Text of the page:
Kroger zero waste initiative, Kroger owns Harris Teeter groceries, 25.5 million reusable bags sold in 2015, 106 million reusable plastic containers reused, Donating safe perishable foods to food banks

I am attending the Harris Teeter retirement and awards banquet near Charlotte, NC tomorrow.

Since Harris Teeter is owned by Kroger, I decided to read about their zero waste initiative.

From Kroger.

“Moving our facilities toward “zero waste” is one of Kroger’s key sustainability priorities. In 2015, we continued to move the needle in our waste reduction initiatives and continued to look for new ways to improve our business practices. Whether it is diverting waste from landfills, reducing our packaging, recycling plastic bags, or donating safe, perishable foods to food banks, we are increasing recycling rates and finding cost-effective and responsible alternatives for our waste.

Several years ago, Kroger joined the EPA’s Waste Wise Program and adopted the EPA’s “zero waste” definition for our company-wide sustainability efforts. This nationally recognized program provides a tool to benchmark, measure and communicate our efforts in a more consistent and cohesive way. It also allows us to track individual waste streams, track our progress over time and identify additional opportunities for waste reduction. Our goal is to meet and exceed the EPA’s zero waste threshold of 90%, in all our facilities.”
“In 2015, we expanded the enterprise-wide waste diversion initiative in all grocery stores. With a focus on food waste diversion, Kroger increased the amount of perishable foods donated as well as expanded recycling initiatives. Kroger was able to increase the number of participating food waste recycling locations to 1,190. A combination of composting, anaerobic digestion and animal feed programs are utilized.”

“In 2015, we shipped 106 million RPCs of fresh produce to our stores. RPCs improve product quality and significantly reduce waste. We continue to increase our volume of fresh produce shipped in reusable plastic containers (RPCs). Examples of items currently shipped this way include: green onions, radishes, lettuce, grapes, tomatoes, avocados, corn, beans, carrots, cabbage, cauliflower, oranges, grapefruit, lemons, eggs and celery. We estimate that the total use of RPCs last year eliminated the use of more than 73,500 tons of waxed and corrugated boxes.”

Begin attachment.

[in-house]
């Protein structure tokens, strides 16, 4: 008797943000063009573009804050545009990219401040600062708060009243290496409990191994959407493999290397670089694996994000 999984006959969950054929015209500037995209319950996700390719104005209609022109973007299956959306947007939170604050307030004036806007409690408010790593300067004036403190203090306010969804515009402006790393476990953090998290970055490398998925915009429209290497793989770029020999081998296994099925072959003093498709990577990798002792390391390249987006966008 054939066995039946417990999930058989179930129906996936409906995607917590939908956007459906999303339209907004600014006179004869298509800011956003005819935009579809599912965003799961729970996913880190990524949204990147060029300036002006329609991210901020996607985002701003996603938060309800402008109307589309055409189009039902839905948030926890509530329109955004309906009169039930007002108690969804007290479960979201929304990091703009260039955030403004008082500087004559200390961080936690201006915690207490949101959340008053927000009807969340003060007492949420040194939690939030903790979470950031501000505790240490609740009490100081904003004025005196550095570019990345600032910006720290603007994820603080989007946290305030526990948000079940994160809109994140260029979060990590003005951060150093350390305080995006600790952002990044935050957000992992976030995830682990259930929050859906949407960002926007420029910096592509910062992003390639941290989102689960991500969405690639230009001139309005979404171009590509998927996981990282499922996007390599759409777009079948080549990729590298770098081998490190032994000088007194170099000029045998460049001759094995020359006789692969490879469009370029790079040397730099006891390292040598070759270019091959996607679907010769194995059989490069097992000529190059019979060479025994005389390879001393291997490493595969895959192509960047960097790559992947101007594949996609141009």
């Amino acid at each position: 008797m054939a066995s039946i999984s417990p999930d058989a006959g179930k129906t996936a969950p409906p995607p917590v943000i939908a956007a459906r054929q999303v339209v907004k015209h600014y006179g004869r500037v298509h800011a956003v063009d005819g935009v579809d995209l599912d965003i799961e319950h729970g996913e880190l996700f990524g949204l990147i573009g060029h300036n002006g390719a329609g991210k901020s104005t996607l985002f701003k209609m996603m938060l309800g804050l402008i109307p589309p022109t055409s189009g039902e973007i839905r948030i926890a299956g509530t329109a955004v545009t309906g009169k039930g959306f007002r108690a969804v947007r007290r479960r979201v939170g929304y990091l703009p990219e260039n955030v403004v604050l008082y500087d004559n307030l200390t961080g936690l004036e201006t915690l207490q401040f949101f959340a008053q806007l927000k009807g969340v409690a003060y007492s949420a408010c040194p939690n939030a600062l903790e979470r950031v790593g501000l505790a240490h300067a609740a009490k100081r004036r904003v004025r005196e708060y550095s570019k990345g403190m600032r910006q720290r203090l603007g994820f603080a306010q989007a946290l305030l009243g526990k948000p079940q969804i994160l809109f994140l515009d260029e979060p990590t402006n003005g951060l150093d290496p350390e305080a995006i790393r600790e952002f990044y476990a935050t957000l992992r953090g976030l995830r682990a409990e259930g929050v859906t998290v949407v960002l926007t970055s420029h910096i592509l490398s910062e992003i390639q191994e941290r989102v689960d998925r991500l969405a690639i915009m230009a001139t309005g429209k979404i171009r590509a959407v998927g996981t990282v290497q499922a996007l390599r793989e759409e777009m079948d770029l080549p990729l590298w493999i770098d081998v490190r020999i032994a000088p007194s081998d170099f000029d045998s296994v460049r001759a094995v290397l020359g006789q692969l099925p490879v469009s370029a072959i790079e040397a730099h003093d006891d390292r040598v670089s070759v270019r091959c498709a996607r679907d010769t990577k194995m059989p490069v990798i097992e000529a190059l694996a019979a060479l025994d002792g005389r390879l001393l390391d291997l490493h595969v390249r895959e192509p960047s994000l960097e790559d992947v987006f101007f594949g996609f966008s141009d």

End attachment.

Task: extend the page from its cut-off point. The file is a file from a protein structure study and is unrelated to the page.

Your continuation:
We continue to drive our in-store plastic bag recycling program with associates and customers. In 2015, this program recycled 38 million pounds of plastic from our stores and distribution centers. We also redesigned the bins and will be expanding what we accept so that we can further increase the amount of plastic that is recycled. We are also placing recycling arrows on corporate branded bread bags so customers know they can recycle them in-store as well.

Most residential curbside recycling programs will not accept plastic wrap material. However, Kroger partners with vendors who want this material to recycle into products such as new recycled plastic bags, landscape materials and plastic composite lumber. Customers can recycle this material via the plastic bag recycling barrels located in stores.”

The Kroger family of stores continues to help customers reduce plastic bag use and transition to reusable bags. In fact, we have saved over 1 billion plastic bags from being used since 2008 through better bagging practices by our associates and by our customers using more reusable bags.

Our stores encourage customers to change their habits by offering a wide variety of reusable bags. Last year, we sold an incredible 25.5 million reusable bags—an average of 69,800 reusable shopping bags per day.

Additionally, many parking lots at our Kroger family of stores have signage on the cart corrals that reminds our customers to bring their reusable bags into our stores. Simple reminders, such as these cart corral signs, can further reduce plastic bag waste and encourage customers to change their shopping habits.”

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